In 1987 Congress amended the Clean Water Act through passage of the Water Quality Act of 1987, Pub. L. No. 100-4, 101 Stat. 7 (1987). This amendment established the § 304(l) program, 33 U.S.C. § 1314(l), whose purpose is to identify and control "toxic hot spots." 133 Cong. Rec. 1287 (1987) (statement of Sen. Moynihan). Section 304(l) of the Clean Water Act mandates that states submit lists of polluted navigable waters and a list of dischargers of toxic pollutants to the EPA. Generally, the Act requires the states to submit the following: 1) the " A " or " Long List " - a list of all waters that, after the application of effluent limitations, cannot reasonably be anticipated to attain water quality for state designated uses due to toxic pollutants; 2) the " B " or "Short List" - a list of all navigable waters that, after application of federal and state effluent limitations, the state does not expect to meet the prescribed water quality standards due to listed point sources; 3) the " C " or " Discharger List " - a list of those point sources that are impairing the achievement of those water quality goals as well as the amount of pollutant each of those point sources produces; and 4) the " Mini List " - a list of waters that cannot be anticipated to maintain water quality that will assure protection of public health, public water supply, agricultural and industrial uses, as well as, the protection of shellfish and recreational uses. See 33 U.S.C. § 1314(l).

Finally § 304(l) requires the states to submit an Individual Control Strategy ("ICS") for each point source (included on a "C List") which was discharging toxic pollutants into waters on a "B List." The ICS sets out discharge limitations that the state has determined will reduce point source discharges of toxic pollutants to meet water quality standards within three years after the date of the establishment of the ICS. 40 C.F.R. § 123.46(a); see 33 U.S.C. § 1314(l)(1)(D). EPA defines an ICS to be a draft or final NPDES permit accompanied by supporting documentation showing that effluent limits are sufficient to meet applicable water quality standards. See 40 C.F.R. § 123.46(c); 54 Fed. Reg. at 23,888. In states with authorized NPDES programs, the program works as follows: pursuant to § 304(l)(2), EPA was to approve or disapprove the ICSs submitted by the states (due no later than February 4, 1989) within four months of those submissions (i.e., by June 1989). If a state fails to submit any ICSs or fails to submit approvable ICSs, the EPA, "in cooperation with such State . . . shall implement the requirements of" § 304(l)(1) in that state. 33 U.S.C. § 1314(l)(3). If EPA assumes authority for issuing the ICS, the deadline for developing ICSs is extended one year to June 1990. Id.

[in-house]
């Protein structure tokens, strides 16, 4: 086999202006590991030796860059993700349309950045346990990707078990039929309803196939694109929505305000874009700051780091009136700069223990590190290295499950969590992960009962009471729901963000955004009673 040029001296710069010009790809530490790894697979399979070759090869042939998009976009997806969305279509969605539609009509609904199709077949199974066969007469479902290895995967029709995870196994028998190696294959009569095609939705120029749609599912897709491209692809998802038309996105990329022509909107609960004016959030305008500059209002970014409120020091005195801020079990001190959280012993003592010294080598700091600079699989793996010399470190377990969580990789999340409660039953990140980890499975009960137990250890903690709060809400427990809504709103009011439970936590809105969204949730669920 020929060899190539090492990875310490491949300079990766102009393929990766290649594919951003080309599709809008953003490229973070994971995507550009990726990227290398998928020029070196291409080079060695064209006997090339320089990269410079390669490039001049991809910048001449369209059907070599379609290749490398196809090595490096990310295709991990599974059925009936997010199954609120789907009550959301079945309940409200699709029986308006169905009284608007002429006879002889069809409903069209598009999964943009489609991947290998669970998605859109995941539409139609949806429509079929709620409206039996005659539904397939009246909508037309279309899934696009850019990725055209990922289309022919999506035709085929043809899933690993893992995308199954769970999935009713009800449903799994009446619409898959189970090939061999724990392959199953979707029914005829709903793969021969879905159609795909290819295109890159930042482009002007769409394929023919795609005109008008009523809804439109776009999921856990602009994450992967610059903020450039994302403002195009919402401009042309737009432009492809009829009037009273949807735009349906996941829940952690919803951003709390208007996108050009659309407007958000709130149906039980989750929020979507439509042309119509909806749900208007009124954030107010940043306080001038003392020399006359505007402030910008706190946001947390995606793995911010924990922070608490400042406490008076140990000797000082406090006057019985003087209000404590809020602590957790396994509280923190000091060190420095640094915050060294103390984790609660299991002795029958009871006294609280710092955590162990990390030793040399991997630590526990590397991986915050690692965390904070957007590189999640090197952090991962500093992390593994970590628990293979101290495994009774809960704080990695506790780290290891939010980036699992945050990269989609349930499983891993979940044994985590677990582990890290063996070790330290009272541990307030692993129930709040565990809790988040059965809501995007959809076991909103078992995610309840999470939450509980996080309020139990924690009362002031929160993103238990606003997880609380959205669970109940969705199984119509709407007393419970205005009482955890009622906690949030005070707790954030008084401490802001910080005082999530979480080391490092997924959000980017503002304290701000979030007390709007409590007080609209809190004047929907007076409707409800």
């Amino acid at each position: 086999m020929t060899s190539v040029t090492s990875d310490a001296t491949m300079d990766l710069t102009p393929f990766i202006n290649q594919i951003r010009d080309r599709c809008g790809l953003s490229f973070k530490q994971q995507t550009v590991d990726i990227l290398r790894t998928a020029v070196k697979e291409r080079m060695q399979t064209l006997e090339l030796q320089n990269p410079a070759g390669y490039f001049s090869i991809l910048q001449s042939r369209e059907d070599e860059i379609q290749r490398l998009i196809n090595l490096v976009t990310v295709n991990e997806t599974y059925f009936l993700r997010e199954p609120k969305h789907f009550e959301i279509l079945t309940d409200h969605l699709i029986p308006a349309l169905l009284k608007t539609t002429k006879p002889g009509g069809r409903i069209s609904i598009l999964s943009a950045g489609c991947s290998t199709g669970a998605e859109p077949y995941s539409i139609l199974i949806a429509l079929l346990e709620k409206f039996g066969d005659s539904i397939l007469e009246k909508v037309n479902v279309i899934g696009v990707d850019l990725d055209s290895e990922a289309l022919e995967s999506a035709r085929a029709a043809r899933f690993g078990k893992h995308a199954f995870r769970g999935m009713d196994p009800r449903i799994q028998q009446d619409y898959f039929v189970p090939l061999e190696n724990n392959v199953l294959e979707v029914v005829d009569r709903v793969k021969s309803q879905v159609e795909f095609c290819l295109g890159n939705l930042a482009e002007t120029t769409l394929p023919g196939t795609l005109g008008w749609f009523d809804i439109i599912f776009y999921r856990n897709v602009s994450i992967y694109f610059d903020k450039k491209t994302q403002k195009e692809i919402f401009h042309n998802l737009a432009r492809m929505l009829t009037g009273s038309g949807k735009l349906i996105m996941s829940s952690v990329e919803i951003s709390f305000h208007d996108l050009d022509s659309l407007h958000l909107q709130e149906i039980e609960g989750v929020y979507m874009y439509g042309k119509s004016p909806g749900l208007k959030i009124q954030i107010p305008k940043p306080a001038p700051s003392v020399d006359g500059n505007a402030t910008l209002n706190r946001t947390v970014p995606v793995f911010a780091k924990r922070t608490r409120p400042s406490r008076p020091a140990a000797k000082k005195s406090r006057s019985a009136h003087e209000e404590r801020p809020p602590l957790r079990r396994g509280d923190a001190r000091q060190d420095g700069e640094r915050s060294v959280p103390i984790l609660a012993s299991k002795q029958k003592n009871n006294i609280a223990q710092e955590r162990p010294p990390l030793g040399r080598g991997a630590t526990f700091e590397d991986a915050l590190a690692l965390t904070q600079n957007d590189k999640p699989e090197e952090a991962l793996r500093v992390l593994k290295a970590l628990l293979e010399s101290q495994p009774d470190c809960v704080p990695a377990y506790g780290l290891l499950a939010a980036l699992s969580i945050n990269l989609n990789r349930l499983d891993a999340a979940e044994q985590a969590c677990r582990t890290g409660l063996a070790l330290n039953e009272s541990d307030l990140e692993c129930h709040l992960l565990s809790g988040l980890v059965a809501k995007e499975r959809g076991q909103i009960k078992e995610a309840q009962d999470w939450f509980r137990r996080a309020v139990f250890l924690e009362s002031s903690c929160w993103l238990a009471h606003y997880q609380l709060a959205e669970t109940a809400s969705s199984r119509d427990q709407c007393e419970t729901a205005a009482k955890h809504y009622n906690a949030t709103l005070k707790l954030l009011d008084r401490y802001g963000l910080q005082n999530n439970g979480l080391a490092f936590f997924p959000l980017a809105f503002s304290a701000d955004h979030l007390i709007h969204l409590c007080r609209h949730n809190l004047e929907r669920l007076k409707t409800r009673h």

EPA reviews the state's submittal of lists and ICSs. 40 C.F.R. §§ 123.46(e), 130.10(d)(8) and (10). EPA may approve or disapprove a state's § 304(l) lists. EPA may disapprove the state's lists in whole or in part if the state fails to include certain water segments or pollution dischargers on those lists. If EPA disapproves the state's submittal, EPA, in cooperation with the state, must develop the lists by June 4, 1990. 40 C.F.R. § 130.10(d)(10); Westvaco Corp. v. EPA, 899 F.2d 1383, 1385 (4th Cir. 1990).

Similarly, EPA may approve, conditionally approve, or disapprove a state-submitted ICS. 40 C.F.R. § 123.46(b). If a state is unable to issue a final permit on or before February 4, 1989, an ICS may be a draft permit with an attached schedule indicating that the permit will be issued on or before February 4, 1990. If the state's ICS submission is in the form of a draft NPDES permit, EPA will either conditionally approve or disapprove the ICS. If the state submits a final NPDES permit as the ICS, EPA will either approve or disapprove it as an ICS "sufficient . . . to achieve the applicable water quality standard." § 304(l)(1)(D), 33 U.S.C. § 1314(l)(1)(D).

II.

On February 3, 1989 the Pennsylvania DER sent the EPA its lists of polluted waters and dischargers. (App. at 162). At that time, St. Marys Publicly Owned Treatment Works ("St. Marys POTW" or "St. Marys") was not included on the "C" list (of point source dischargers); nor did DER submit an ICS for the facility.*fn1 In a letter dated May 12, 1989, EPA responded to DER's submission. EPA notified DER that the long list (the "A" list) was "complete with several exceptions," but the mini, short (the "B" list) and discharger lists (the "C" list) were "incomplete." (App. at 173). The letter concluded by stating that if the ...